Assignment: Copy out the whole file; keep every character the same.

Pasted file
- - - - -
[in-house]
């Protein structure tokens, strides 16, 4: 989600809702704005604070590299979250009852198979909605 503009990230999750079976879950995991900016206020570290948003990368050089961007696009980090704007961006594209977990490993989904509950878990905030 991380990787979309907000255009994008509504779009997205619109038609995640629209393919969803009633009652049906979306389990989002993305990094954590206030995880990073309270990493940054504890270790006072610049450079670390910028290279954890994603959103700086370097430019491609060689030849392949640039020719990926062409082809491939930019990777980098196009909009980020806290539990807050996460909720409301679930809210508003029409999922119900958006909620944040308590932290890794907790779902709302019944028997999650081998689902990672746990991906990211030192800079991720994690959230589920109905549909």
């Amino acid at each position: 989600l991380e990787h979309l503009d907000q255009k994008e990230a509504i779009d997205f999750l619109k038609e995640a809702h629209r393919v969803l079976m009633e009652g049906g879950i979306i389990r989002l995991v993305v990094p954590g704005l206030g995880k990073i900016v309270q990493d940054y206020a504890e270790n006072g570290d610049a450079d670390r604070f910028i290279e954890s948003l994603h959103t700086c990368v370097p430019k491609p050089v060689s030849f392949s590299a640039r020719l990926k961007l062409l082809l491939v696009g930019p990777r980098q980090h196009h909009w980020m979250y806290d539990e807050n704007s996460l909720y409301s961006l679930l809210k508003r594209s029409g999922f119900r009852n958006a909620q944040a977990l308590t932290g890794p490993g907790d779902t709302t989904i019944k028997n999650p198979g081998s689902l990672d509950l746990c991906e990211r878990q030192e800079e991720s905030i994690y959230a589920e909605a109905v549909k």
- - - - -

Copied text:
[in-house]
């Protein structure tokens, strides 16, 4: 989600809702704005604070590299979250009852198979909605 503009990230999750079976879950995991900016206020570290948003990368050089961007696009980090704007961006594209977990490993989904509950878990905030 991380990787979309907000255009994008509504779009997205619109038609995640629209393919969803009633009652049906979306389990989002993305990094954590206030995880990073309270990493940054504890270790006072610049450079670390910028290279954890994603959103700086370097430019491609060689030849392949640039020719990926062409082809491939930019990777980098196009909009980020806290539990807050996460909720409301679930809210508003029409999922119900958006909620944040308590932290890794907790779902709302019944028997999650081998689902990672746990991906990211030192800079991720994690959230589920109905549909």
């Amino acid at each position: 989600l991380e990787h979309l503009d907000q255009k994008e990230a509504i779009d997205f999750l619109k038609e995640a809702h629209r393919v969803l079976m009633e009652g049906g879950i979306i389990r989002l995991v993305v990094p954590g704005l206030g995880k990073i900016v309270q990493d940054y206020a504890e270790n006072g570290d610049a450079d670390r604070f910028i290279e954890s948003l994603h959103t700086c990368v370097p430019k491609p050089v060689s030849f392949s590299a640039r020719l990926k961007l062409l082809l491939v696009g930019p990777r980098q980090h196009h909009w980020m979250y806290d539990e807050n704007s996460l909720y409301s961006l679930l809210k508003r594209s029409g999922f119900r009852n958006a909620q944040a977990l308590t932290g890794p490993g907790d779902t709302t989904i019944k028997n999650p198979g081998s689902l990672d509950l746990c991906e990211r878990q030192e800079e991720s905030i994690y959230a589920e909605a109905v549909k």